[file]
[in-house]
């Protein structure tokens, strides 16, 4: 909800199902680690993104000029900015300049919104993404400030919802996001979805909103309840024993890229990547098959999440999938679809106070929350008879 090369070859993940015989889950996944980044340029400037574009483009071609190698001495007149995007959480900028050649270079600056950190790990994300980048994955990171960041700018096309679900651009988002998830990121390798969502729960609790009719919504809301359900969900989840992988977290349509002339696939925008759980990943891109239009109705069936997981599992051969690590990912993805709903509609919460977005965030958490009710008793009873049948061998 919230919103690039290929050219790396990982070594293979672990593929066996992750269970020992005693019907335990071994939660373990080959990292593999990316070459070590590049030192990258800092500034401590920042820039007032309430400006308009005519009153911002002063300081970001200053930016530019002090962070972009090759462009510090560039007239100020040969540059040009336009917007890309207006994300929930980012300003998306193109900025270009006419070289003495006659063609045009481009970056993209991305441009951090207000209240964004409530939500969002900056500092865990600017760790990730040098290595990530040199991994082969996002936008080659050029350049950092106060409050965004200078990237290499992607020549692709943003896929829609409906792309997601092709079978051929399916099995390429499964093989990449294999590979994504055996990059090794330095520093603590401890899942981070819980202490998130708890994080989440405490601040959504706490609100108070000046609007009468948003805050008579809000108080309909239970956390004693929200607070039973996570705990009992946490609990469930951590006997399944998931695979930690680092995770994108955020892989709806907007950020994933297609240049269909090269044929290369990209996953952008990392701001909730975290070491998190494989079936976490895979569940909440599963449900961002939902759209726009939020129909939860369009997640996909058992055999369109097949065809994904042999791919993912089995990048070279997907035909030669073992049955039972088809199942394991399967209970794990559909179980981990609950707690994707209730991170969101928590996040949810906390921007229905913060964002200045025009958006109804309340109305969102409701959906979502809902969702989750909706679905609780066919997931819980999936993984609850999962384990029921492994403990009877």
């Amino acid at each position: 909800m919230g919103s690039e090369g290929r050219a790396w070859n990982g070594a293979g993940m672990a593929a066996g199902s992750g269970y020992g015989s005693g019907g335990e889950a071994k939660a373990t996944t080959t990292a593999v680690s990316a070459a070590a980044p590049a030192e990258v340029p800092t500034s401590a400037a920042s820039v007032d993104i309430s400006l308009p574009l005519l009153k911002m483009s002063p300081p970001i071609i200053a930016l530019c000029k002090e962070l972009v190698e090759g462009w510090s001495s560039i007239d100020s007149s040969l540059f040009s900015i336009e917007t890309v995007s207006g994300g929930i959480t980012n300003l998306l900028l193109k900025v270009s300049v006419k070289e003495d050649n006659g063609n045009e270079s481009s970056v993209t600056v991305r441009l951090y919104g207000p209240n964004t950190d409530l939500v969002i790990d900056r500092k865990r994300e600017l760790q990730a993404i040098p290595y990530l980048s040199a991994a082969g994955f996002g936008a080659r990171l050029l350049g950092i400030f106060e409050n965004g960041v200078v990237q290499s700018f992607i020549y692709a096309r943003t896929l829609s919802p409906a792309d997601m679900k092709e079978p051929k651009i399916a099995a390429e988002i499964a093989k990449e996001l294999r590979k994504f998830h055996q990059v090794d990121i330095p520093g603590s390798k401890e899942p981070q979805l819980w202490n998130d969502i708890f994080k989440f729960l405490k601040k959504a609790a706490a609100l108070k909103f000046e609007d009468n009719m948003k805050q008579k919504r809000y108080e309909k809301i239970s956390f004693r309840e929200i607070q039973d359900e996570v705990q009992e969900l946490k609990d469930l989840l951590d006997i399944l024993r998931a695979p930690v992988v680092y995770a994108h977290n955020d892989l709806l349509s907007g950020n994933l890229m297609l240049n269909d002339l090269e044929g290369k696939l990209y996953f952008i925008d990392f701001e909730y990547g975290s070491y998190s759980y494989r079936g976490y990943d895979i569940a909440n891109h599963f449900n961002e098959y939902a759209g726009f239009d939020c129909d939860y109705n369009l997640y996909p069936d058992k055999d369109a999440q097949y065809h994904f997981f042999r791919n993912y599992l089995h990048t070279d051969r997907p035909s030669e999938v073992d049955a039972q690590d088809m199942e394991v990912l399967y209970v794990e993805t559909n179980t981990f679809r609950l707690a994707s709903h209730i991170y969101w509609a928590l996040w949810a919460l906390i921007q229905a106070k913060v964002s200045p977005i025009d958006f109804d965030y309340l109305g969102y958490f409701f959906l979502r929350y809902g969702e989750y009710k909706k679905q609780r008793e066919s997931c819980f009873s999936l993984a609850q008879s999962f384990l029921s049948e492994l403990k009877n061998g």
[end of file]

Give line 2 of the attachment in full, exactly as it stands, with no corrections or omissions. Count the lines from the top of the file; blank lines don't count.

């Protein structure tokens, strides 16, 4: 909800199902680690993104000029900015300049919104993404400030919802996001979805909103309840024993890229990547098959999440999938679809106070929350008879 090369070859993940015989889950996944980044340029400037574009483009071609190698001495007149995007959480900028050649270079600056950190790990994300980048994955990171960041700018096309679900651009988002998830990121390798969502729960609790009719919504809301359900969900989840992988977290349509002339696939925008759980990943891109239009109705069936997981599992051969690590990912993805709903509609919460977005965030958490009710008793009873049948061998 919230919103690039290929050219790396990982070594293979672990593929066996992750269970020992005693019907335990071994939660373990080959990292593999990316070459070590590049030192990258800092500034401590920042820039007032309430400006308009005519009153911002002063300081970001200053930016530019002090962070972009090759462009510090560039007239100020040969540059040009336009917007890309207006994300929930980012300003998306193109900025270009006419070289003495006659063609045009481009970056993209991305441009951090207000209240964004409530939500969002900056500092865990600017760790990730040098290595990530040199991994082969996002936008080659050029350049950092106060409050965004200078990237290499992607020549692709943003896929829609409906792309997601092709079978051929399916099995390429499964093989990449294999590979994504055996990059090794330095520093603590401890899942981070819980202490998130708890994080989440405490601040959504706490609100108070000046609007009468948003805050008579809000108080309909239970956390004693929200607070039973996570705990009992946490609990469930951590006997399944998931695979930690680092995770994108955020892989709806907007950020994933297609240049269909090269044929290369990209996953952008990392701001909730975290070491998190494989079936976490895979569940909440599963449900961002939902759209726009939020129909939860369009997640996909058992055999369109097949065809994904042999791919993912089995990048070279997907035909030669073992049955039972088809199942394991399967209970794990559909179980981990609950707690994707209730991170969101928590996040949810906390921007229905913060964002200045025009958006109804309340109305969102409701959906979502809902969702989750909706679905609780066919997931819980999936993984609850999962384990029921492994403990009877």